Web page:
5.1 Local level institutions
The first Government approach towards the creation of an indigenous cadre of entrepreneurs was
the Botswana Enterprise Development Programme, operated by the Botswana Enterprise
Development Unit (BEDU).Set up in 1974, it was meant to provide integrated support for citizen
entrepreneurship development. Perhaps the most important limitation of BEDU was that it
became too paternalistic to the extent that a dependency syndrome on the Government
developed (Dewah 1995). Subsequently, the Integrated Field Service unit(IFS) was established in
1987 to support the initiatives of entrepreneurial cadre. It sought to merge three extension service
units that used to operate more or less independently. These were the Botswana Enterprises
Development Programme, the Rural Industrialization Programme (RIP) and the Business
Advisory Service (BAS).
IFS aims at increasing both the number and scale of manufacturing enterprises throughout
Botswana by providing assistance to prospective as well as existing entrepreneurs who want to
expand their businesses. Its main strategy for promoting the development of SMEs consists of
training programs designed to improve the management and production skills of entrepreneurs.
Management skills courses include record-keeping, costing, business planning, marketing,
buying and stock control. Production related courses are provided by IFS technical staff. They
include metal work, carpentry, garment manufacturing, pottery, leather work and concrete
products. Its construction unit trains small citizen contractors in construction, management,
estimating and tendering.
IFS works in partnership with parastatals and the private sector. The Rural Industries Innovation
Centre (RIIC) of Rural Industries Productions, a parastatal organization of the Ministry of
Commerce and Industry, cooperates with IFS in promoting small industrial ventures in
Botswana. For example it operates a Village Artisans Training programme in carpentry, skin-
tanning, blacksmithing and wire mesh production. The Food Technology Research Services
which collaborates with the Botswana Technology Centre is another such parastatal . It is
primarily concerned with the development of food processing enterprises in Botswana. IFS also
employs the services of some private sector entrepreneurs to impart some knowledge and skills to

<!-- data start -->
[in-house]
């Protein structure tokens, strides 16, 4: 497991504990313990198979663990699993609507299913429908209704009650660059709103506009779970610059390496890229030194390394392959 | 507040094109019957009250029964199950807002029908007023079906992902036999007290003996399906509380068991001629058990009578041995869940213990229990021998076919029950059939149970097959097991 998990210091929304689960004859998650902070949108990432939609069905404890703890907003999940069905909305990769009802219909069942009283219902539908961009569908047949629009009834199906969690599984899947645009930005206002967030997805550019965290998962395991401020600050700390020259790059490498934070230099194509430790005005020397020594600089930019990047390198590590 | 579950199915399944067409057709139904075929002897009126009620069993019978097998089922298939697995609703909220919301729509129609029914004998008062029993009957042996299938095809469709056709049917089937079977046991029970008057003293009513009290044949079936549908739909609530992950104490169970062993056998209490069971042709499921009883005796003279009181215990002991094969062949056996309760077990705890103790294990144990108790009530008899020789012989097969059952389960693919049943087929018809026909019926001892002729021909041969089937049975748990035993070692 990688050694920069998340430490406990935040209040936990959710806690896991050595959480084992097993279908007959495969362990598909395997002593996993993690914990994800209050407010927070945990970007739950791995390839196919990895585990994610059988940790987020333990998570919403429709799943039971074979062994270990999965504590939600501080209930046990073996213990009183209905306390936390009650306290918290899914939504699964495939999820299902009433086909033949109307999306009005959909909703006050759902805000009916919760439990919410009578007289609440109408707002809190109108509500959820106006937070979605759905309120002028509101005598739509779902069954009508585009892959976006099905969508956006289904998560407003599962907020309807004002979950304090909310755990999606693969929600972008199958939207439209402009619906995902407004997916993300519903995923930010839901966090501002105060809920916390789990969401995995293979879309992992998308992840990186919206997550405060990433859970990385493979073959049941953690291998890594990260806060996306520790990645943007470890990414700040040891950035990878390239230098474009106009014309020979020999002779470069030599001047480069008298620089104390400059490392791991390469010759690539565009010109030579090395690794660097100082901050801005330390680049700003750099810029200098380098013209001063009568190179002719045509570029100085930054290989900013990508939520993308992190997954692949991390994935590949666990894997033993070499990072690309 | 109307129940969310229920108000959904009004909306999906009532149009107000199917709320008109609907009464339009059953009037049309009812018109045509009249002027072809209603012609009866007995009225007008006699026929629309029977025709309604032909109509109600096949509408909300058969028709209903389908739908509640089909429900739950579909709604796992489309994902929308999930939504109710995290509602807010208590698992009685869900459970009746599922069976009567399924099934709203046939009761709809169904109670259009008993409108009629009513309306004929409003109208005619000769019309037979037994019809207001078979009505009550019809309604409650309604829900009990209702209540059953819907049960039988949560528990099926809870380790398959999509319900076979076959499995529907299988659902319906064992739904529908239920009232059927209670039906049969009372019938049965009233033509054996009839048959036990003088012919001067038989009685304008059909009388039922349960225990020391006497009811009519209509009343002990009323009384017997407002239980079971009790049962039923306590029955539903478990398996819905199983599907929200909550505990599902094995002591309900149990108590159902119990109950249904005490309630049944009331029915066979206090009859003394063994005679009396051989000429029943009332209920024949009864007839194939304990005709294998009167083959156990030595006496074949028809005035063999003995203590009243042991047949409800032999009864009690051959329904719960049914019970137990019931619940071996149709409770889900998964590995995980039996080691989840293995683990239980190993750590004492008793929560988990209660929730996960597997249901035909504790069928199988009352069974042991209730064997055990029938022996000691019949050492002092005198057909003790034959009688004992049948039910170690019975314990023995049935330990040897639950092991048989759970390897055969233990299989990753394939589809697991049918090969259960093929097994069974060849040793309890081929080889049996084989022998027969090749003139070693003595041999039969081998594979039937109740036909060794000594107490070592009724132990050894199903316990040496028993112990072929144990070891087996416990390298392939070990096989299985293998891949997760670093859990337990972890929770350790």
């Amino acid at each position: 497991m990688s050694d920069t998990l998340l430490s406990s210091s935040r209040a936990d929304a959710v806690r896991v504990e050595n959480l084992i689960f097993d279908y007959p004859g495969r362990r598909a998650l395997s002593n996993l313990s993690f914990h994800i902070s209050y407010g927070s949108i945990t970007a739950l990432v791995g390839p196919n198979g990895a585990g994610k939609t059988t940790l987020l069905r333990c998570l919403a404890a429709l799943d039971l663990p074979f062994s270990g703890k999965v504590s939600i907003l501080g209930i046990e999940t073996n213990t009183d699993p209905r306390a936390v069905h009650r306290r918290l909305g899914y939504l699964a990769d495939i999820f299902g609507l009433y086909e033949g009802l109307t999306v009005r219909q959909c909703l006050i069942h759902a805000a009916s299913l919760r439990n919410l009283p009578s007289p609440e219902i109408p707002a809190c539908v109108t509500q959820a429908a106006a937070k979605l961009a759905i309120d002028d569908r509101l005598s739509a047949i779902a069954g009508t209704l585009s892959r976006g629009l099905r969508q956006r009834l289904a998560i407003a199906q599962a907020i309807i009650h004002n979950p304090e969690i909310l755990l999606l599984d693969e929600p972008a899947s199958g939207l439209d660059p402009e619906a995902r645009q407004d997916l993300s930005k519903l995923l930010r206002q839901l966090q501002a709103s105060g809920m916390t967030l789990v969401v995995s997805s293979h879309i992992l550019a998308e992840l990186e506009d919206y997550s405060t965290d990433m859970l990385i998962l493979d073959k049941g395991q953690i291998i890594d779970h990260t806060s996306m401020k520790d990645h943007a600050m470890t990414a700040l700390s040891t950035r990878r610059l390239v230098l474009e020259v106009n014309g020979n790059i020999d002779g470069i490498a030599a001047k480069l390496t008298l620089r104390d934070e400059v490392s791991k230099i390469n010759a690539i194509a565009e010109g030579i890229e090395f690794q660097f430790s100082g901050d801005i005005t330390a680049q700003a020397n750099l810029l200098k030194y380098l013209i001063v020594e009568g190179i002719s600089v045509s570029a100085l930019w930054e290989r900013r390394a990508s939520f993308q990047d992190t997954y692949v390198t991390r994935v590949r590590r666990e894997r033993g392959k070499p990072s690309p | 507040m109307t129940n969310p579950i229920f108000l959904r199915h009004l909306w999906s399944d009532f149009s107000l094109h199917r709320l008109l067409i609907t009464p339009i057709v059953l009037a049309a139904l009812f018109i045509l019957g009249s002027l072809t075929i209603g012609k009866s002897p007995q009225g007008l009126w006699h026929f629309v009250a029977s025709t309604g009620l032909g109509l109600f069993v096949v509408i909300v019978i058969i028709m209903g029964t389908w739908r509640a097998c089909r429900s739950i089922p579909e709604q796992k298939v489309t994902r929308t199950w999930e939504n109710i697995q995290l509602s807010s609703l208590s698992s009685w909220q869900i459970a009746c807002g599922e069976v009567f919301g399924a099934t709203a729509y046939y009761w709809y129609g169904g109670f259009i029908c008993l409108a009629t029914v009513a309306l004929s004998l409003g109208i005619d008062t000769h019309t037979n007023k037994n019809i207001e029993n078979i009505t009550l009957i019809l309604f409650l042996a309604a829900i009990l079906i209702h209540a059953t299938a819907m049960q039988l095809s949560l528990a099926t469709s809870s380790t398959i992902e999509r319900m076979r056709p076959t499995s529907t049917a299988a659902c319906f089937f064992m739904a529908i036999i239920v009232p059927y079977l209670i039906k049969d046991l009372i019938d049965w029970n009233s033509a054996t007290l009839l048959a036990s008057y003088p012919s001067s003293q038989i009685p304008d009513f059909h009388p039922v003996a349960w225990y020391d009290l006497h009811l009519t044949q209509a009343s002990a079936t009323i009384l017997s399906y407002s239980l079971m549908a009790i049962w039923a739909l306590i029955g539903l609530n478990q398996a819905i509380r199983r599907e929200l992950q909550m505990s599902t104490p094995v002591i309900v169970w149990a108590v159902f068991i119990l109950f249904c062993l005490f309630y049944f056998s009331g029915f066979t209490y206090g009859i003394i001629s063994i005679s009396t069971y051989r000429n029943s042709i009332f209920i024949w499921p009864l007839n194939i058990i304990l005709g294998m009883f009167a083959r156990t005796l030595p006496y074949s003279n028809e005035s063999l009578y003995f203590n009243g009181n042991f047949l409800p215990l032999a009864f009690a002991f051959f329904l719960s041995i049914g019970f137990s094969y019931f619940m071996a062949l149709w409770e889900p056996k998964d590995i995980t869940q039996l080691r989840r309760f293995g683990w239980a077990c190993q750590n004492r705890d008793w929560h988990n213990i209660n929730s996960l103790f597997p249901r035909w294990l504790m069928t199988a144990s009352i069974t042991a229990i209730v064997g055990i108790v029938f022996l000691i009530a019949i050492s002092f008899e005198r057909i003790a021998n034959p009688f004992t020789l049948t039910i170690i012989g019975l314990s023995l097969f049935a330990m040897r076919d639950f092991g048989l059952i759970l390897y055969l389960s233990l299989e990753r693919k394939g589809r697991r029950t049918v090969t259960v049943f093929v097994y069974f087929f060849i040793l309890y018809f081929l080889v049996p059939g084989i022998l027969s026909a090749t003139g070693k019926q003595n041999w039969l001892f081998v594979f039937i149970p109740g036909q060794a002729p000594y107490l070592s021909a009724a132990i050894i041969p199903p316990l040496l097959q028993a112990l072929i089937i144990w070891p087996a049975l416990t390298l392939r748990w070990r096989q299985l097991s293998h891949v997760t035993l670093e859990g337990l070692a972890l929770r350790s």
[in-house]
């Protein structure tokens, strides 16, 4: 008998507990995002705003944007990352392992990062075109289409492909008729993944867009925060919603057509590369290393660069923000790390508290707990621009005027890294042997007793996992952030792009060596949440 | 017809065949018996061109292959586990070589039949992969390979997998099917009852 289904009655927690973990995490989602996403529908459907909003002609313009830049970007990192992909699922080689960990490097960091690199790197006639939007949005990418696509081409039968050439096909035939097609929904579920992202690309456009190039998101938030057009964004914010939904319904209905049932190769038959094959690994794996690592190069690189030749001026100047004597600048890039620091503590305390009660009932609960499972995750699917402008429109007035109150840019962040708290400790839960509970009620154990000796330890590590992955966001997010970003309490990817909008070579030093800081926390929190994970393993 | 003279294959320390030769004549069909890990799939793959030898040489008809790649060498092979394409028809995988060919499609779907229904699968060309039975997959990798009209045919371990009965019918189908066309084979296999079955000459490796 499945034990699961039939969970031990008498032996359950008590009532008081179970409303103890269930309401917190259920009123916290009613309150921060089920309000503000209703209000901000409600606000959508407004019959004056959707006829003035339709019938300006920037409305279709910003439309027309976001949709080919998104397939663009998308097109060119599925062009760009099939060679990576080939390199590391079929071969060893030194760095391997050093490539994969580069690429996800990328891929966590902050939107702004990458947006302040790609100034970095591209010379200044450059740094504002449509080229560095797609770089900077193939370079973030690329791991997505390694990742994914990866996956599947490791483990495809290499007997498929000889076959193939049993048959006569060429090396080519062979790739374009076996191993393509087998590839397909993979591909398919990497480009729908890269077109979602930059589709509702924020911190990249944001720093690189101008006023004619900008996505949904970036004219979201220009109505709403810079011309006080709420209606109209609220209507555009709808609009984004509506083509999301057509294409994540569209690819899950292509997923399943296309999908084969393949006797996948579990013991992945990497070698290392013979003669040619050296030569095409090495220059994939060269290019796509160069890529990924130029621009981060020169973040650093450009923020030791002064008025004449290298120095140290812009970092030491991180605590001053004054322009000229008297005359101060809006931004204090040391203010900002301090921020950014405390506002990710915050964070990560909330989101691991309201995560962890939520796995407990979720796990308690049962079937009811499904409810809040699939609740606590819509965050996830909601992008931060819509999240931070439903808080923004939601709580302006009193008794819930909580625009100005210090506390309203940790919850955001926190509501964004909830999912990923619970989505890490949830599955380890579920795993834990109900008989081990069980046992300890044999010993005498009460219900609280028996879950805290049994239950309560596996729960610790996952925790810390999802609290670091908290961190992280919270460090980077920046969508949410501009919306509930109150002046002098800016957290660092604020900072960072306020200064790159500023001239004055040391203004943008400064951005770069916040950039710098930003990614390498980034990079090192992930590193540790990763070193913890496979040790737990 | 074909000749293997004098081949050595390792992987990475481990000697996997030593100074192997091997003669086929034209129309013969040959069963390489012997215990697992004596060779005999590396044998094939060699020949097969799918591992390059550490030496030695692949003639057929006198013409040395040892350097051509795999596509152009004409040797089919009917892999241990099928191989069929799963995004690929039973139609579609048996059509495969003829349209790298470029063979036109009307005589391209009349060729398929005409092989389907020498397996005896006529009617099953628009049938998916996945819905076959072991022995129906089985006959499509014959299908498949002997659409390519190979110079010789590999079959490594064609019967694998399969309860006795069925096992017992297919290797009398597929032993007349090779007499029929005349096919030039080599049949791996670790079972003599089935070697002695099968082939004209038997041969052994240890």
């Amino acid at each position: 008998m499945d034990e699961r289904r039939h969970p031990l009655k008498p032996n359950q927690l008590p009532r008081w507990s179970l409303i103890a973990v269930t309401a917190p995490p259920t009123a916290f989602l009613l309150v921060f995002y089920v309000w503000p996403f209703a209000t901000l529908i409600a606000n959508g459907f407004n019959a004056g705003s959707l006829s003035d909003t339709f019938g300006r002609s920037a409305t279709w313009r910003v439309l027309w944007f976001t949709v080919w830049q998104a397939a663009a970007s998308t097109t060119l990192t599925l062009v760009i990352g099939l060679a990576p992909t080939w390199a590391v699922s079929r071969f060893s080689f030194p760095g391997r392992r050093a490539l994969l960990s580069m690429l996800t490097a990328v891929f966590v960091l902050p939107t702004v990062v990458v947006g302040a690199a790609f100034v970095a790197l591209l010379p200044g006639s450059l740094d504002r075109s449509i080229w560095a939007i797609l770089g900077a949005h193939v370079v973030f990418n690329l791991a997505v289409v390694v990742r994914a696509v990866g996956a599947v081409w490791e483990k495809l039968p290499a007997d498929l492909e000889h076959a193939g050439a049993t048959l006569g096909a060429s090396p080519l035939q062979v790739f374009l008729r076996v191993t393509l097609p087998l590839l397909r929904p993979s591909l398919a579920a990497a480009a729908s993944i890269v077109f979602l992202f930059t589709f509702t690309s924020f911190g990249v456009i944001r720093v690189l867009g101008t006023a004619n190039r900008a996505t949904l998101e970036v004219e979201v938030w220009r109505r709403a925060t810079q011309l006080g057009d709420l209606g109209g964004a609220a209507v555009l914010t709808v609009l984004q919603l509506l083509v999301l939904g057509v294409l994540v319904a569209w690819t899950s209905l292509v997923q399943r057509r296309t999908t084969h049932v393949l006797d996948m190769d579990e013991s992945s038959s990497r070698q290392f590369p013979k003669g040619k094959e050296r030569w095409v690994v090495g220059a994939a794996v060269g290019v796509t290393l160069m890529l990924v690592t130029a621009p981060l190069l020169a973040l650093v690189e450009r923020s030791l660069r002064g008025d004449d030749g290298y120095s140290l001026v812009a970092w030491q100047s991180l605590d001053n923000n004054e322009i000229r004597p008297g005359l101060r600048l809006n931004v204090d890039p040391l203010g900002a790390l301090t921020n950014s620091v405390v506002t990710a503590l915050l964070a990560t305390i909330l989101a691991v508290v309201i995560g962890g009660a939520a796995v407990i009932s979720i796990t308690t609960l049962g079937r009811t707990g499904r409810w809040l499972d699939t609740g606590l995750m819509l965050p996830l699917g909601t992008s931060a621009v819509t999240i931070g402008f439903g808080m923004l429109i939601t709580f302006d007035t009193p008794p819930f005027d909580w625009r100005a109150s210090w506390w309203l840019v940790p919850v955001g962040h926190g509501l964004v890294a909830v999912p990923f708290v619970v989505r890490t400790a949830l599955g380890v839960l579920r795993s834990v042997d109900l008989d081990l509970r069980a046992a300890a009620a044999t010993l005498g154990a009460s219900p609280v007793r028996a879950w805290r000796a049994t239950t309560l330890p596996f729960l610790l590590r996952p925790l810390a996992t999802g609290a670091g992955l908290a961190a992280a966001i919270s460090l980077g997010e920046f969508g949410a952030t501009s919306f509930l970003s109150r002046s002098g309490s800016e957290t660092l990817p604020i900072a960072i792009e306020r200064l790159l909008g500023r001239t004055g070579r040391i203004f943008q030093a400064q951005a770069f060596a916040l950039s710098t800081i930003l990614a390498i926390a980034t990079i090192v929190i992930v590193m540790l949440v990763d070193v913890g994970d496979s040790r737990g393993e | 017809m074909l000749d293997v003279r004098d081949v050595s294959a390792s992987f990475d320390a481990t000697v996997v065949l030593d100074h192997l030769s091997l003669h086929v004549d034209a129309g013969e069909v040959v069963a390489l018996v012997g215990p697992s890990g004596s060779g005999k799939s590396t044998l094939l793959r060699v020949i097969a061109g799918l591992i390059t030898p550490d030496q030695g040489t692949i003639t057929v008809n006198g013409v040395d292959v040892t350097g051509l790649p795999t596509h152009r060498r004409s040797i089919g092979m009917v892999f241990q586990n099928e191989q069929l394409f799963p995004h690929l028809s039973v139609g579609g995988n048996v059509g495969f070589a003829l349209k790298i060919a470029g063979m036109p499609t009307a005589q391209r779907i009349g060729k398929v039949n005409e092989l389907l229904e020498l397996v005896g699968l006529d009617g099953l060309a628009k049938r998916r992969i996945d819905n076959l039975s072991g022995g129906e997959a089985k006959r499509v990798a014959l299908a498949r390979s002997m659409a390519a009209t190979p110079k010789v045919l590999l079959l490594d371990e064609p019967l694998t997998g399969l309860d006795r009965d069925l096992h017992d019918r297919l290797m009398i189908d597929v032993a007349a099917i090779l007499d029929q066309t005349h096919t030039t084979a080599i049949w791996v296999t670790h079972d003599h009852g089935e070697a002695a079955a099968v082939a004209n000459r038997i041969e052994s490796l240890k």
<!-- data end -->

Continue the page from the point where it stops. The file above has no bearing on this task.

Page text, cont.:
SMEs. These are expected to offer subsidised short courses relevant to entrepreneurship and
Government provides premises and equipment to assist set-up SMEs. Such premises include
factory shells and workshops equipped with machinery. Such support seems to subsidize the
SMEs because such premises and equipment would be too expensive for them. Unfortunately
SMEs eventually become reluctant to vacate such premises because they are cheaper than the
rented premises. Another problem is that workshops are not easily accessible to all the potential
In the past Government used to provide financial assistance to the entrepreneurs who either
wished to go into business or expand their enterprises, through the Financial Assistance Policy
(FAP). Unfortunately such grants have not always been optimally utilized for productive
investment but for the purchase of conspicuous consumption non-durable goods. Also, such
grants and micro-credit schemes, while seemingly helpful to the beneficiaries, make the ventures
permanently dependent upon subsidies and undermine their long-term sustainability.
Finally, the Government attempts to encourage citizen involvement in Business though a
Reservation Policy in areas such as the manufacture of school uniforms, protective clothing,
school furniture, burglar bars, cement bricks and sorghum milling. Although this may prima
facie be assumed to promote citizen empowerment, it represent a serious distortion on market
forces which will be analysed later.
Government has now instituted a Small Business Act to raise the profile of SMMEs and provide
a legal framework for its support services. The Act will also establish an autonomous advisory
body, the Small Business Council, supported by the Small Business Agency, to oversee the
development of the SMME sector. The latter will need staff with right training, experience and
business management attitudes to be effective.